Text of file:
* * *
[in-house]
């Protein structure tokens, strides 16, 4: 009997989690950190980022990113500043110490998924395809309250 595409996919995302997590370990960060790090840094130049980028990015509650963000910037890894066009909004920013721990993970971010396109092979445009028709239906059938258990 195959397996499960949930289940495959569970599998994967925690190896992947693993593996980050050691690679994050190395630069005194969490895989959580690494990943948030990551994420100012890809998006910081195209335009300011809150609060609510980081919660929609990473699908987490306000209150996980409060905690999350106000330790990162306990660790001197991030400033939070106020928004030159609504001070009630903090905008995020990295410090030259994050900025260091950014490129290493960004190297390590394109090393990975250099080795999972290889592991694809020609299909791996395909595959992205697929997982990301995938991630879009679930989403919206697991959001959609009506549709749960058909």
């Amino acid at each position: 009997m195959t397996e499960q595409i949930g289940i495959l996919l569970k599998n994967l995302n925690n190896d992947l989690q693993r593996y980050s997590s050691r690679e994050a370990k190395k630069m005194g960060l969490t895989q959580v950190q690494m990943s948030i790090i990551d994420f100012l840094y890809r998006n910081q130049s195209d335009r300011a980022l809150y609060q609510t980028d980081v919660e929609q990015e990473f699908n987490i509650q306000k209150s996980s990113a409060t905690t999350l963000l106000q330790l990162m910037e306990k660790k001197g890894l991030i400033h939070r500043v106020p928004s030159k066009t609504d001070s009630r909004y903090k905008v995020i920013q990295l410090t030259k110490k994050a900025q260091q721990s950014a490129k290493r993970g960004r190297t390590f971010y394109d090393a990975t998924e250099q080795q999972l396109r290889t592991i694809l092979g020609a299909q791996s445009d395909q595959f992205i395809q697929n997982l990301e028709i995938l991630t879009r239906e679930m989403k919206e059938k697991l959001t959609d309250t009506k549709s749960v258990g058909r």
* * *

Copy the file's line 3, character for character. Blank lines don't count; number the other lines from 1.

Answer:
């Amino acid at each position: 009997m195959t397996e499960q595409i949930g289940i495959l996919l569970k599998n994967l995302n925690n190896d992947l989690q693993r593996y980050s997590s050691r690679e994050a370990k190395k630069m005194g960060l969490t895989q959580v950190q690494m990943s948030i790090i990551d994420f100012l840094y890809r998006n910081q130049s195209d335009r300011a980022l809150y609060q609510t980028d980081v919660e929609q990015e990473f699908n987490i509650q306000k209150s996980s990113a409060t905690t999350l963000l106000q330790l990162m910037e306990k660790k001197g890894l991030i400033h939070r500043v106020p928004s030159k066009t609504d001070s009630r909004y903090k905008v995020i920013q990295l410090t030259k110490k994050a900025q260091q721990s950014a490129k290493r993970g960004r190297t390590f971010y394109d090393a990975t998924e250099q080795q999972l396109r290889t592991i694809l092979g020609a299909q791996s445009d395909q595959f992205i395809q697929n997982l990301e028709i995938l991630t879009r239906e679930m989403k919206e059938k697991l959001t959609d309250t009506k549709s749960v258990g058909r």